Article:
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Groupon Stock Price History
Groupon Inc. (Nasdaq: GRPN) slumped 17% in trading today (Monday) on news that it had to revise last quarter's financials, causing critics to worry that the new JOBS Act would lead to more faulty IPOs this year.
Groupon announced Friday it had a "material weakness" in financial controls. That led the company to revise its fourth-quarter financial results to reflect an increase in its "refund reserve accrual."
The results? Quarterly revenue fell by $14.3 million and net income slipped $22.6 million, or 4 cents a share.
Groupon already turned off investors this year when a dismal earnings report – the first since the company went public – came in below expectations. The latest misstep cost the company yet again.
Groupon shares ended the day at $15.27 a share, down 26% for the year and 24% below its IPO price of $20.
Perhaps Money Morning Chief Investment Strategist Keith Fitz-Gerald said it best: "This company is a train wreck."
Groupon Inc. (Nasdaq: GRPN): Third Strike with Investors
Basically, Groupon sold many higher priced deals last quarter but failed to account for the fact that higher priced offers usually result in more refunds which the company didn't properly plan for.
With the deals not nearly the bargains that subscribers hoped for, many asked for their money back. Groupon wasn't able in all cases to get money back from merchants, boosting quarterly operating expenses.
Fitz-Gerald sees this trend of more expensive, extravagant deals as a last-ditch effort to stay on top of its market.
"In my opinion, the company is grasping at straws, and they're hoping to charge higher prices in order to make up ground that's been lost thanks to a failed business model," said Fitz-Gerald.
Groupon said it was already taking steps to fix its internal controls, but could not estimate when – or if – they would be adequately resolved.
These kinds of complications are rare in IPOs, which undergo heavy auditing. But Groupon's unique business model and rapid growth rate complicated the auditing process.
"There is very little history on return rates," IPO consultant Tom Taulli told Bloomberg News. "Groupon hasn't been around for a long time and has been expanding so quickly, it's got to be a nightmare for an auditing firm."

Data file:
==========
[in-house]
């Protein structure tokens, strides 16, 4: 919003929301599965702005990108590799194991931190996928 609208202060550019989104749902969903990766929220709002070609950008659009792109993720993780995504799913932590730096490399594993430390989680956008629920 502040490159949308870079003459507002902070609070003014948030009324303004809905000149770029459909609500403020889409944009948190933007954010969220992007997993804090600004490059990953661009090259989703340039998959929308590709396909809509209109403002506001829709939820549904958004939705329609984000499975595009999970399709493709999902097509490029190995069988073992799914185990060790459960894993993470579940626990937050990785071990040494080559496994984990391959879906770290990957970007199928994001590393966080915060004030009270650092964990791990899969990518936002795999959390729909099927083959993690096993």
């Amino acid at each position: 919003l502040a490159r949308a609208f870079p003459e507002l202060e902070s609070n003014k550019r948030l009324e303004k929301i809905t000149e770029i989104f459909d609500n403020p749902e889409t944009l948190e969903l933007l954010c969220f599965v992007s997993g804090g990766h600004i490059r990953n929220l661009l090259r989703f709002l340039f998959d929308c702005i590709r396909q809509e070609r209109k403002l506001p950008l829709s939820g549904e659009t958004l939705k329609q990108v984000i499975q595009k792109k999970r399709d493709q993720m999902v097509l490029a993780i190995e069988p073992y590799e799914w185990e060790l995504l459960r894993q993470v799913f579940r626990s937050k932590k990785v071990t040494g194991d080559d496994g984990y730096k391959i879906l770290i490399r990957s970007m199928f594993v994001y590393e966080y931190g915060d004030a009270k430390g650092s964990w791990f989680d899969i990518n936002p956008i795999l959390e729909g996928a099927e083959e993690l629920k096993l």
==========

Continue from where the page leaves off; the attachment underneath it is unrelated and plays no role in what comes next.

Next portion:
Worst of all, this isn't the first time Groupon has had to restate financial numbers – it's the third time in eight months.
Each time Groupon has reported an accounting or reporting issue, more critics have stepped forward.
Now with this latest gaffe, it's hard to find anyone still in Groupon's corner.
"Barring serious action like replacing its CFO, CEO, and its accountants, I don't see any upside potential for this company," said Fitz-Gerald. "The revenue model is unworkable, expenses are high, and customers don't give a damn because there are half a dozen competitors."
Which is why our Defense and Technology Specialist Michael A. Robinson called it one of the "Five Tech Stocks to Avoid" in 2012.
"True, Groupon has plenty of cash in the bank and no debt, but you can find much better tech companies out there with stronger cash flow and solid earnings," Robinson wrote in a report earlier this year.
Now critics of the JOBS Act (Jumpstart Our Business Startups Act) say this legislation, scheduled to be signed into law this week by U.S. President Barack Obama, could let the accounting issues of future IPOs sneak by investors.
How the JOBS Act Could Hurt Investors
The JOBS Act eases accounting and disclosure rules for "emerging growth companies" like Groupon. These are companies with less than $1 billion in annual revenue, $700 million in market capitalization, and have been public for less than five years.
A small JOBS Act provision allows for such accounting issues like Groupon's "material weakness" to be dealt with out of the public eye. Companies could submit private drafts to the Securities and Exchange Commission for review before they file publicly.
This means in the case of Groupon, its initial disputes with the SEC over accounting concerns would have been confidential making the IPO process for the troubled company appear smoother than it actually was.
"I find it amazing that Congress would allow any firm to work behind closed doors on any accounting or auditing issue," J. Edward Ketz, an associate professor of accounting at Penn State University, told The Wall Street Journal. "We learned a long time ago that sunshine is the best antiseptic."
Had Groupon had the luxury of the JOBS Act, it would've worked out its operating income issues without public scrutiny.
Groupon's first accounting problem was its use of "adjusted consolidated segment operating income," which excluded its marketing costs to land new subscribers. The metric allowed Groupon to show a profit when it actually posted losses.
The company also previously counted as revenue all the money it took in from its daily-deal offers, but it changed that to subtract the portion of that amount that it shares with merchants. The revision dropped Groupon's 2010 revenue by 56%.
JOBS Act supporters claim the legislation will help smaller companies keep information private from competitors. The law requires the SEC to release the private documents 21 days before a company's road show begins, meaning investors who do their appropriate due diligence eventually will be able to review the issues companies had while preparing their IPO filing.
President Obama is scheduled to sign the JOBS Act into law this week.
News and Related Story Links:
- Money Morning:
Hot Stocks: Don't Let Groupon Inc. Play You For a Fool
- Money Morning:
Before You Get Excited About the Facebook IPO…
- Bloomberg News:
Groupon Revisions Highlight New Model's Risks
- The Wall Street Journal:
In Wake of Groupon Issues, Critics Wary of JOBS Act